http://www.avsforum.com/forum/25-hd...hdtv-need-better-stronger-antenna-signal.html
PS: Although there are SEVEN 100 kW FM Stations within 20-miles of your Zipcode location (per www.FMFool.com), Ch13 is strong enough to NOT be affected.
Maybe the Mods can move these 2 threads into one.

http://www.avsforum.com/forum/45-local-hdtv-info-reception/1945289-rancho-viejo-texas-hdtv.html
 

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Discussion Starter · #5 ·
I provided the fol. answer(s) for "Best" UHF+Hi-VHF" Antenna:
http://www.avsforum.com/forum/25-hd...ter-stronger-antenna-signal.html#post32823897

Here is a revision for UHF (Only)...and very strong Hi-VHF channels that are going to come in no matter what:
http://www.avsforum.com/forum/25-hd...r-stronger-antenna-signal-2.html#post32963817

Here is a response from my other thread.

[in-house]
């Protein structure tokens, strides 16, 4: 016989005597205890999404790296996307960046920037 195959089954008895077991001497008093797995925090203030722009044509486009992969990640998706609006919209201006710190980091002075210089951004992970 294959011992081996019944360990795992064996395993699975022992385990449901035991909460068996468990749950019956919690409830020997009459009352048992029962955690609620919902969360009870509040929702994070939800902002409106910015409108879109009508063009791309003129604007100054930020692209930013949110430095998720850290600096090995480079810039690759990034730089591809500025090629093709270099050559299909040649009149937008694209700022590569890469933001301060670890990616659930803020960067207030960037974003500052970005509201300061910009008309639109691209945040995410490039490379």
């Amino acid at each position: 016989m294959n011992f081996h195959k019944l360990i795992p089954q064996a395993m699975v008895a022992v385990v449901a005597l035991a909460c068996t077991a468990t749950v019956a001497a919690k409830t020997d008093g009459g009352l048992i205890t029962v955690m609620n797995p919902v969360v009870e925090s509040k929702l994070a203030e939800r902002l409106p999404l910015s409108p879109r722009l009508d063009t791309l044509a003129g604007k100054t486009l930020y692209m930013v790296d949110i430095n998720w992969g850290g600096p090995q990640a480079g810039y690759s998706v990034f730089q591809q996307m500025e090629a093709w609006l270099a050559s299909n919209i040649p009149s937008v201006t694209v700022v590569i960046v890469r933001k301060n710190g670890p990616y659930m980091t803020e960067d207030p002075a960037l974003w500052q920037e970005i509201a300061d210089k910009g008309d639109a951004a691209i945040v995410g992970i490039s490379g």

Here is what I have tried so far.

I bought a MoHu Leaf, 50 mile with amp. It pulled in 23 stations in one location and 26 in another. This did pull in KRGV perfectly. It did not pull in FOX HD, this is a problem for me.

What I learned:

KFXV-LD (FOX HD) is a Low Power Digital TV Station. It has a 37.2 Mile Contour, I am about 32 miles from the Tower.

A friend of mine, further from this tower gets this signal with an old style antenna in his attic.

I have contacted Winegard and spoke to them about this and would really like an indoor or attic mount solution.

This will be delivered tomorrow, Friday. Winegard FL6550A; http://www.winegard.com/flatwave/flatwave-tech-specs/ I hope that works for me to get the FOX HD.

Any other help is appriciated.